Should I provide birth control for my teen?
Real Mom Problem
“Is buying birth control for your teens a help or does it make sex more appealing?”
- 1. Some moms believe that teens will have sex no matter what, and providing condoms or birth control will keep them safe
- 2. Other moms believe that providing birth control encourages promiscuity, and that it's better to promote abstinence
- 3. You can help your teen make good decisions about sex by educating her about the consequences of having sex, including pregnancy and STDs
Real Mom Solutions
Does providing teens with birth control keep them safe, or does it promote promiscuity? These moms have very different opinions on the matter--let them help you decide.
Support Your Teen's Sexual Safety
I only have boys, and if I have the slightest suspicion that they could be sexually active I will supply them with condoms. As much as I would like to think they will wait to have sex, I'm a realist. They will probably test the water like the majority of society.
My daughter is 13 now and we have had lots of talks about sex and she knows that I am always here. If she feels she is ready then I will take her right away and get her on birth control. I got pregnant with her when I was only 15 because my parents never talked to me about sex or helped me with birth control. I wouldn't change having her for anything in the world but it is not the life I want for her.
I would absolutely give my daughter birth control. I was taught by church, school, and home that premarital sex was wrong. Well I did it anyway, and I was too scared to ask for birth control because having sex was wrong. I had a baby when I was 16. If I can spare my children the pain and anguish of teenage pregnancy and motherhood, I will. And any mother whose teenage daughter tells her she is sexually active and denies her daughter birth control is a very selfish mother.
My daughter is 17 and my son is 18. They are not ready to be parents. We provide him with condoms and she is on the pill. Young men cannot trust the girl to take the birth control, they need to take responsibility and protect themselves. You have to keep communication open and be willing to listen and discuss without judgment. Young people need love and support.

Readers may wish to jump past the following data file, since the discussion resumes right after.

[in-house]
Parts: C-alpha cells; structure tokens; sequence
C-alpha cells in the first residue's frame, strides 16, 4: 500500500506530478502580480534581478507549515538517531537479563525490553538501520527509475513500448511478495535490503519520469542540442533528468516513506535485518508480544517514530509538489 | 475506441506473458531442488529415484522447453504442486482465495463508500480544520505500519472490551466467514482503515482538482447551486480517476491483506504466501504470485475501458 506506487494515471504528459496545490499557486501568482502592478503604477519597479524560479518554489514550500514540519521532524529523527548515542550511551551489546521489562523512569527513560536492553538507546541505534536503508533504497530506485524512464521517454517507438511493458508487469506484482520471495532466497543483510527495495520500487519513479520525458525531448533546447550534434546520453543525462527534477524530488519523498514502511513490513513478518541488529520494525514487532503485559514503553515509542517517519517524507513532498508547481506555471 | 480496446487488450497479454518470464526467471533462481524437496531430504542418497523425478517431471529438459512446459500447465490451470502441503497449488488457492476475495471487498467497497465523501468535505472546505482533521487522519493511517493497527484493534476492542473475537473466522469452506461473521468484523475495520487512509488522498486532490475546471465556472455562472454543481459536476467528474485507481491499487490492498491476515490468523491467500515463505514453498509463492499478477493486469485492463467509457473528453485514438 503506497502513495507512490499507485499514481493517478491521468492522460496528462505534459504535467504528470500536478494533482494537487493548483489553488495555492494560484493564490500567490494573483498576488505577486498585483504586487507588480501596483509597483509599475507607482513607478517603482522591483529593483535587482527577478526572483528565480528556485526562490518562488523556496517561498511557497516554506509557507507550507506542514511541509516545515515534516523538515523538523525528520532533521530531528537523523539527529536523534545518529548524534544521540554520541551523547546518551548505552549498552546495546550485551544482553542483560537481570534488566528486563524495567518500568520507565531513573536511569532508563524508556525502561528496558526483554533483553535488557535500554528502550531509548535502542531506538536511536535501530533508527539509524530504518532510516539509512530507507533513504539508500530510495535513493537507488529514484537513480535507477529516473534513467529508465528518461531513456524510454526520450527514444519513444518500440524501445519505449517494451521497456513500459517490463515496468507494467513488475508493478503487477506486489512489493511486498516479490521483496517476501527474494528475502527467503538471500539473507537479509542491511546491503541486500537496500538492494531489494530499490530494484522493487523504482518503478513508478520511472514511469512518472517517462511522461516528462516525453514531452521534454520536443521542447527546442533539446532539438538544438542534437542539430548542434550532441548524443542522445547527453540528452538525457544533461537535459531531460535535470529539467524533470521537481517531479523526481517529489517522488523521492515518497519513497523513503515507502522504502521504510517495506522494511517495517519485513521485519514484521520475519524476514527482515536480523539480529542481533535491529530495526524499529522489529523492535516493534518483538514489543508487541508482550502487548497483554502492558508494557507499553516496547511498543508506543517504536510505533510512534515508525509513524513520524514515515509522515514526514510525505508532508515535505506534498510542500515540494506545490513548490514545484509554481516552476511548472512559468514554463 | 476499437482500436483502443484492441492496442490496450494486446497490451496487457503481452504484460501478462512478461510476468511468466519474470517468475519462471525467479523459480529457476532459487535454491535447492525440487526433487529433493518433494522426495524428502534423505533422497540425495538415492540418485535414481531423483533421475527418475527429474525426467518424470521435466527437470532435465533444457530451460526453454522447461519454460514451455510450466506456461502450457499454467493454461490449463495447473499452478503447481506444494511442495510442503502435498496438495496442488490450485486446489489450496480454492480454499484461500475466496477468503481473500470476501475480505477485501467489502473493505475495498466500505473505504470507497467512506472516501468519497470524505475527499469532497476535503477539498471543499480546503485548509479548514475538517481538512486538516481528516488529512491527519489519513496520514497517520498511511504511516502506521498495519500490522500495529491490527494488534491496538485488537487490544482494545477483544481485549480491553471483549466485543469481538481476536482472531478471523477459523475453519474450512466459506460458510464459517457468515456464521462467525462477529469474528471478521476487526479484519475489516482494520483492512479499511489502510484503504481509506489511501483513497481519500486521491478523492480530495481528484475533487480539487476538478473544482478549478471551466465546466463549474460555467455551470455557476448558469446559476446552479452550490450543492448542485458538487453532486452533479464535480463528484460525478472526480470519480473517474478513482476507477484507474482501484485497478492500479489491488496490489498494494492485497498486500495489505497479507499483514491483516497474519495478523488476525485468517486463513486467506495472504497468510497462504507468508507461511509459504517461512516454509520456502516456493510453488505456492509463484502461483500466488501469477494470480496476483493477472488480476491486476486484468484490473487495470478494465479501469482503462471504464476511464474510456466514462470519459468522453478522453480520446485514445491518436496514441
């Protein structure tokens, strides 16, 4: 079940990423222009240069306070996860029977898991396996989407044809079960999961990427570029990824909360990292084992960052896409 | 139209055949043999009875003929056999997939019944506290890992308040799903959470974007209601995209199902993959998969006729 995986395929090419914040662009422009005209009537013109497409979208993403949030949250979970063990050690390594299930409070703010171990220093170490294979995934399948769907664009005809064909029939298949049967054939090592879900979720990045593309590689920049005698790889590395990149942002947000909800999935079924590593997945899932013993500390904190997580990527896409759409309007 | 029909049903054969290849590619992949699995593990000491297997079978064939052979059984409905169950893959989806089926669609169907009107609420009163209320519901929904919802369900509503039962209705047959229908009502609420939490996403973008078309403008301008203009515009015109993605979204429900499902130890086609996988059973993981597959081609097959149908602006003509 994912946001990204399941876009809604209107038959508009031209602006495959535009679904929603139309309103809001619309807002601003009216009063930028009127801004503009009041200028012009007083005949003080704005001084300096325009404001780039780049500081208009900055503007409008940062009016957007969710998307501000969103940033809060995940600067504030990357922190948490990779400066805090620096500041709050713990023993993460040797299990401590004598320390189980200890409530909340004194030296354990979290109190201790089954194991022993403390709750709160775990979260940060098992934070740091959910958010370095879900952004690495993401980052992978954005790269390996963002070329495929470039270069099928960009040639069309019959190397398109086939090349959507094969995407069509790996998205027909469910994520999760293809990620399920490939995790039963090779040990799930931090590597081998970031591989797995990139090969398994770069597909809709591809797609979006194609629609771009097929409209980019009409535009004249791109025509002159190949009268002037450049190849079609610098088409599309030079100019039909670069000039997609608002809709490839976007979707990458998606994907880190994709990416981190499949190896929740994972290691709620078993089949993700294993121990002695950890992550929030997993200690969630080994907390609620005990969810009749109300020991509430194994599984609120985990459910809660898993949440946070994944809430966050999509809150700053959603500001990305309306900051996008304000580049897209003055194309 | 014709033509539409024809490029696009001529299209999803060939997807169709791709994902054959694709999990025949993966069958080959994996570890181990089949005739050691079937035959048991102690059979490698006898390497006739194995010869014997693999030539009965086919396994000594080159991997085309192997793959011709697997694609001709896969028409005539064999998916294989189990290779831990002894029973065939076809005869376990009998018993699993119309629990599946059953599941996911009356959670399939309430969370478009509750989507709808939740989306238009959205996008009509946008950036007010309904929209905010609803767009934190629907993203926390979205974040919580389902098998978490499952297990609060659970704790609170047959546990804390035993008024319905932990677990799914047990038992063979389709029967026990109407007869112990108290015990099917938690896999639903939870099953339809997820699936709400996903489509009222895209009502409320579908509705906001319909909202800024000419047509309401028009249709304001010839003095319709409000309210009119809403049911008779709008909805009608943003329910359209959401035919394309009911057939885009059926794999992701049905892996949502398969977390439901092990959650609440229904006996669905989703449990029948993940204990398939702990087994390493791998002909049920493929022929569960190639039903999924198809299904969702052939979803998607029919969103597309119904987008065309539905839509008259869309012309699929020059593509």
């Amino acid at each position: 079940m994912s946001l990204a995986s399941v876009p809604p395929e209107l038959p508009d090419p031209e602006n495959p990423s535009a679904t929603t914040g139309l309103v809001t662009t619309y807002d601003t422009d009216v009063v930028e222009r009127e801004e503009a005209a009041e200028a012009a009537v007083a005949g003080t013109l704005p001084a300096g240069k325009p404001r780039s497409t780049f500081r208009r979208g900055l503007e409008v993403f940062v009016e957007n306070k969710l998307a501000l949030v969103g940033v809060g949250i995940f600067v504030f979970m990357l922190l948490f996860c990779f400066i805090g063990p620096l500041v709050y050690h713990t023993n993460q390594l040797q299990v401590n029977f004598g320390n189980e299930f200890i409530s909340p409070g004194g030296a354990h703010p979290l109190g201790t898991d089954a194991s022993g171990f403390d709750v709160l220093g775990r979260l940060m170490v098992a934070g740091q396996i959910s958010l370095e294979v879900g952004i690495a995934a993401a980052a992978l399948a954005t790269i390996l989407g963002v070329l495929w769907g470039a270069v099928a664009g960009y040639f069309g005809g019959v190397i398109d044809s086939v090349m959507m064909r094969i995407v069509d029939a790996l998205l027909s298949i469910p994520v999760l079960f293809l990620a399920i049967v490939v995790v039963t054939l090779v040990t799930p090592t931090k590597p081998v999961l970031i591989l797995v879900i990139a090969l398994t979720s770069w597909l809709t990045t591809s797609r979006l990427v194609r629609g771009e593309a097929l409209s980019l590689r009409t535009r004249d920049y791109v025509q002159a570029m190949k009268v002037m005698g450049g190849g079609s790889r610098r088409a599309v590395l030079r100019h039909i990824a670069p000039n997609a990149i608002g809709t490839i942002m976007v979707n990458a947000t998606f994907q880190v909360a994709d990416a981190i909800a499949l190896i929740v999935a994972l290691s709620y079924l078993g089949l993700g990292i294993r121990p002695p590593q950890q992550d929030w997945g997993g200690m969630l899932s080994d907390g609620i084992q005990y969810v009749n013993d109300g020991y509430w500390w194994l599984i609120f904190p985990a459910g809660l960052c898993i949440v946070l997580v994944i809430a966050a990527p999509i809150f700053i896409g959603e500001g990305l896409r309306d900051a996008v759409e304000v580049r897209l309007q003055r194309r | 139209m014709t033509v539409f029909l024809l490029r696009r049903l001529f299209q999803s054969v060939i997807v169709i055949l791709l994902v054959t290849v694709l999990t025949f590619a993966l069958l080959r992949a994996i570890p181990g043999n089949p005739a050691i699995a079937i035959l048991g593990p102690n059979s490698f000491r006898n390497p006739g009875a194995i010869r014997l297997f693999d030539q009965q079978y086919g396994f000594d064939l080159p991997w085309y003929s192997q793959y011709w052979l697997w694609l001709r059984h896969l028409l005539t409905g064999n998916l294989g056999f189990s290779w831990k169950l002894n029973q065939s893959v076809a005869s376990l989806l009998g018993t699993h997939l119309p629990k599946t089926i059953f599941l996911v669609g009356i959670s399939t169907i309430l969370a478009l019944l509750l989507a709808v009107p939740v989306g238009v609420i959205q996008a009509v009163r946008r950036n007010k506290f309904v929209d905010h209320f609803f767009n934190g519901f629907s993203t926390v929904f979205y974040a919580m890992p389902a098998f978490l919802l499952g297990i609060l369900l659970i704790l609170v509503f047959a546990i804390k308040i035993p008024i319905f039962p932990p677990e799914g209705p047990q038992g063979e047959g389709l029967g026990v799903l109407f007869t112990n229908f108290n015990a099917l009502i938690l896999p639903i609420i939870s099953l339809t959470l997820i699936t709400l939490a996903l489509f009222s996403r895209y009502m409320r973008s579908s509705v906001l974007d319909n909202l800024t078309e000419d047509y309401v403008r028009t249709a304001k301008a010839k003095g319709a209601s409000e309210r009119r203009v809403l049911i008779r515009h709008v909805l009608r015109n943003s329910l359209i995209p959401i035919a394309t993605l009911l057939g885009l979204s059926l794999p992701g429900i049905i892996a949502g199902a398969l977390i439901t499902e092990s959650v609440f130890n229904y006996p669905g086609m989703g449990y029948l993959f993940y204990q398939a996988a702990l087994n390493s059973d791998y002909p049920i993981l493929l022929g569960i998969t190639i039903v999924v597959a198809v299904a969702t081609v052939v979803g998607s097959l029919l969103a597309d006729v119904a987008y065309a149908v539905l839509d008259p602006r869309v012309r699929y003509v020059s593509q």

I plan on having a drawer that has condoms in it, no questions asked. I will tell them if they want or need it, they can go get it (male or female). I won't ask unless they feel like sharing, and the drawer will never be empty. I feel it's better to provide it if they should need it, then them need it and not have it.
My teen will have sex with or without the pill. Better she is prepared and knowledgeable then experimenting on her own.
If my teen is going to have sex, I want to her be protected! I can't make her choices for her, but I can teach her about the consequences and about resources.
I absolutely would buy my teen birth control. I honestly don't understand why anyone wouldn't. If your daughter asks for birth control, that pretty much means she feels ready to have sex. Whether we as mothers like it or not, we can't control them. But we CAN help to control whether or not they drastically alter their lives by becoming mothers before they can legally drive.
I'd rather buy condoms than diapers.
Don't Promote Promiscuous Behavior
I will strongly encourage my child to just be a child. A 15-year-old has NO business having sex. I will use myself as an example to her. I never had sex until I was old enough and in love at the age of 21, and I married the man. She won't have to follow in my exact footsteps but I would want her to wait until she is older and mature enough to have strong feelings for the person.
I never would provide my teen with birth control. If I were to do that then I would be promoting and condoning promiscuous behavior. Same situation with drinking; I would never provide any alcohol to my kids just to make sure everything is being taken care of under my watch.